May 24, 2024

The IEA, the Administrative Centre for China’s Agenda 21 (ACCA21), and the Ministry of Science and Technology of China (MOST) co-organised a workshop behind closed doors on the 27th April 2021 in order to provide input into the ongoing IEA analyses on innovation within the Clean Energy Transitions Programme. Discussions were held with Chinese government officials, academics, and energy innovation and tech experts from local institutions.

The workshop was designed to:

  1. Develop a common understanding of China’s energy innovation, with an emphasis on the potential of the 14th Five-Year Plan;
  2. Examine the role of energy innovation in achieving carbon neutrality, with an emphasis on areas of technology of high priority in China.
  3. Explore ways to deepen international collaboration in order to advance China’s national goals and global objectives. Chinese experts presented their perspectives on the basis of their sectoral expertise and the latest updates relating to the 14th Five-Year Plan.

The workshop included a session of case studies on technologies for carbon capture, utilization, and storage (CCUS), which provided the latest findings from IEA and ACCA21’s collaborative analysis and information on possible new projects in the coming years.

Speakers and participants were invited from ACCA21, China Academy of Building Research, China Academy of Science, China Automobile Technology and Research Centre (China Coal Research Institute), China Energy Engineering Corporation (China Electric Power Planning & Engineering Institute), China National Renewable Energy Centre (China Nuclear Energy Association), MOST and Tsinghua University.

The IEA World Energy Outlook 2009 highlighted the importance of investing in the energy sector to not only meet the new demand but also to offset the decline rates of current production. Massive amounts of investment are also needed to develop new technologies for energy to meet climate change goals. Extreme price volatility, uncertainty over future government policies, especially with regard to climate change, and, most recently, the global financial crises have all raised concerns about the lack of investment. Companies are scared to invest because rules and prices change constantly. “Since the private sector has historically accounted for the majority of energy investment, it is important for governments to know what type of stable long-term policy frameworks they need to encourage investment in sustainable energy infrastructure.” said Dr. Birol. It is especially important now when governments are launching stimulus programs to stimulate economic growth and just before nations gather in Copenhagen to create a new climate accord.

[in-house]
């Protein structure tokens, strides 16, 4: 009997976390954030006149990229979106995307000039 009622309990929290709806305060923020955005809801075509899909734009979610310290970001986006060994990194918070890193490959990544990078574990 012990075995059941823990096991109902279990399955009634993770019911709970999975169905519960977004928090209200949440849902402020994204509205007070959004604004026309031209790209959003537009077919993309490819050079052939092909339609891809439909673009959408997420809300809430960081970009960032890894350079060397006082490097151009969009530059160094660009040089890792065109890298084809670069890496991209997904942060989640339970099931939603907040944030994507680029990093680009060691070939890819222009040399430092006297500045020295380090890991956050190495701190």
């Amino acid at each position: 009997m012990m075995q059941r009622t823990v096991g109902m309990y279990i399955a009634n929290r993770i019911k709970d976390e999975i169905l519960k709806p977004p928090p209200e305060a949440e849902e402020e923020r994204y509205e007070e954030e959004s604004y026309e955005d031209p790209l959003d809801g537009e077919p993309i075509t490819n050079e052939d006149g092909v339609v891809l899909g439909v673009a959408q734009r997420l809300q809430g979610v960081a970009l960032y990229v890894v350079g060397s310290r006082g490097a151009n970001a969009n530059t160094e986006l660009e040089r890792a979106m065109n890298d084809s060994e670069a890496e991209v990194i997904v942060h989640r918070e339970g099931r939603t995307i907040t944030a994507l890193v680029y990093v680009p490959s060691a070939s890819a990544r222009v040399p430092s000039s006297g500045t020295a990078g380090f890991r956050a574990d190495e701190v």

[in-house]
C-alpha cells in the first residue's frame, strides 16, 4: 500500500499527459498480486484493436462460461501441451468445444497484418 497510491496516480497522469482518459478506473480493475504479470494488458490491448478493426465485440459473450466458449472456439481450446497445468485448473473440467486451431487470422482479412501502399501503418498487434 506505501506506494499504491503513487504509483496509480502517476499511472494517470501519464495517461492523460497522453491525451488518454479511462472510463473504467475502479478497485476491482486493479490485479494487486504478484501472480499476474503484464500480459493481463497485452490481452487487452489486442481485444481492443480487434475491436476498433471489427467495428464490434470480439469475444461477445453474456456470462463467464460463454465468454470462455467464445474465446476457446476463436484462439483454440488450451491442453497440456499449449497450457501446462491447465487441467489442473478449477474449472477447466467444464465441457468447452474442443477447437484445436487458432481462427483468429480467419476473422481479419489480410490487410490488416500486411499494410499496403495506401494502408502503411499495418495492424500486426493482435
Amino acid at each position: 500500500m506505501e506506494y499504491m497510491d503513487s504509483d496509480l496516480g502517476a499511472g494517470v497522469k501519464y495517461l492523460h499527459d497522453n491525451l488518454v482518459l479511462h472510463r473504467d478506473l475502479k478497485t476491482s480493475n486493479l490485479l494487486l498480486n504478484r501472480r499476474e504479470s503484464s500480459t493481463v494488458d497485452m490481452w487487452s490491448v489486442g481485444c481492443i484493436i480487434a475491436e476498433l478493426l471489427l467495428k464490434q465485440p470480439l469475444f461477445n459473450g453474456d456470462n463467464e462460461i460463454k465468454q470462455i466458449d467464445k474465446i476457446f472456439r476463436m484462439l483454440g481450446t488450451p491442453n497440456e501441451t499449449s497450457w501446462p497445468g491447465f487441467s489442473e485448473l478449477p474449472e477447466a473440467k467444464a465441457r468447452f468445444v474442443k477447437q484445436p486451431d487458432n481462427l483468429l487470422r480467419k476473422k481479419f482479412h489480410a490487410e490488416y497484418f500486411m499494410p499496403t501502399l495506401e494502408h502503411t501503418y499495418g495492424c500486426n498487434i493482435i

The next step will be the IEA Ministerial meeting in October.

Next, the EBC will meet in Paris just before the biannual IEA ministerial meeting. The members will be asked to present the results of the discussions they had with the Ministers and to suggest new projects and collaborations. The time has come for a high-level dialogue between government and industry on energy. “The IEA is delighted to host this dialog,” concluded Mr. Tanaka.

  • Transport
  • Solar
  • Bioenergy
  • Other Renewables
  • Energy efficiency
  • Energy storage
  • Hydrogen
  • fuel cells

While transport deals have driven the growth of energy VC in recent years, non-transport transactions now account for more than half the value of sales in 2019. It is too early to tell if this indicates a rebalancing of sectors following a recent flurry around electric vehicles. Some of the biggest recipients of early-stage VC funding for 2019 are Hozon AutomobileEnovate motors – both Chinese developers of high-performance electric cars – Commonwealth Fusion – a designer of a nuclear fusion system with a lower cost; CalBio – producers of biogas digesters – and Faraday Grid – an inventor of innovative power grid transformers.

These numbers reveal two distinct trends that are a reflection of a sector in flux.

The growing value of deals is a result of fewer but larger transactions. The number of VC investments in energy start-ups has not increased. Even after excluding all sales exceeding USD 50 million, average deal sizes in the first six months of 2019 were higher than any other year since 2012.


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